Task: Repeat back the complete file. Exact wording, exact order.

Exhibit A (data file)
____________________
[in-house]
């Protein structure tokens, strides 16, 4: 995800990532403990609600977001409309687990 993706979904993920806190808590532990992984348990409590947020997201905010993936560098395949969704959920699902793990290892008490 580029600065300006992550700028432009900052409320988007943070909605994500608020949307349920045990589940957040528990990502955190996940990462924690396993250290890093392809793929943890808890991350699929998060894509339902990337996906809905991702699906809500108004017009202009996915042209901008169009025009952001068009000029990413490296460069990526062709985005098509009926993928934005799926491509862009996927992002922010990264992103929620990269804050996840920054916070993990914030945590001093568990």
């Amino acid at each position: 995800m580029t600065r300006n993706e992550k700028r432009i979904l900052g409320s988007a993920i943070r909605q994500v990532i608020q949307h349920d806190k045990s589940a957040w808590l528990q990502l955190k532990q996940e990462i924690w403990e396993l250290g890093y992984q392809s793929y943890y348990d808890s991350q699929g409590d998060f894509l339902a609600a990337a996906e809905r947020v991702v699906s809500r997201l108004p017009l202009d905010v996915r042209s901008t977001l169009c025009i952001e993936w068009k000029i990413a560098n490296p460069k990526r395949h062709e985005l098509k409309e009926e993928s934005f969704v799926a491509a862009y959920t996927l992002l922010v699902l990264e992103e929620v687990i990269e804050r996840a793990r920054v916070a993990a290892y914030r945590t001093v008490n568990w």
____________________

[in-house]
């Protein structure tokens, strides 16, 4: 995800990532403990609600977001409309687990 993706979904993920806190808590532990992984348990409590947020997201905010993936560098395949969704959920699902793990290892008490 580029600065300006992550700028432009900052409320988007943070909605994500608020949307349920045990589940957040528990990502955190996940990462924690396993250290890093392809793929943890808890991350699929998060894509339902990337996906809905991702699906809500108004017009202009996915042209901008169009025009952001068009000029990413490296460069990526062709985005098509009926993928934005799926491509862009996927992002922010990264992103929620990269804050996840920054916070993990914030945590001093568990």
């Amino acid at each position: 995800m580029t600065r300006n993706e992550k700028r432009i979904l900052g409320s988007a993920i943070r909605q994500v990532i608020q949307h349920d806190k045990s589940a957040w808590l528990q990502l955190k532990q996940e990462i924690w403990e396993l250290g890093y992984q392809s793929y943890y348990d808890s991350q699929g409590d998060f894509l339902a609600a990337a996906e809905r947020v991702v699906s809500r997201l108004p017009l202009d905010v996915r042209s901008t977001l169009c025009i952001e993936w068009k000029i990413a560098n490296p460069k990526r395949h062709e985005l098509k409309e009926e993928s934005f969704v799926a491509a862009y959920t996927l992002l922010v699902l990264e992103e929620v687990i990269e804050r996840a793990r920054v916070a993990a290892y914030r945590t001093v008490n568990w």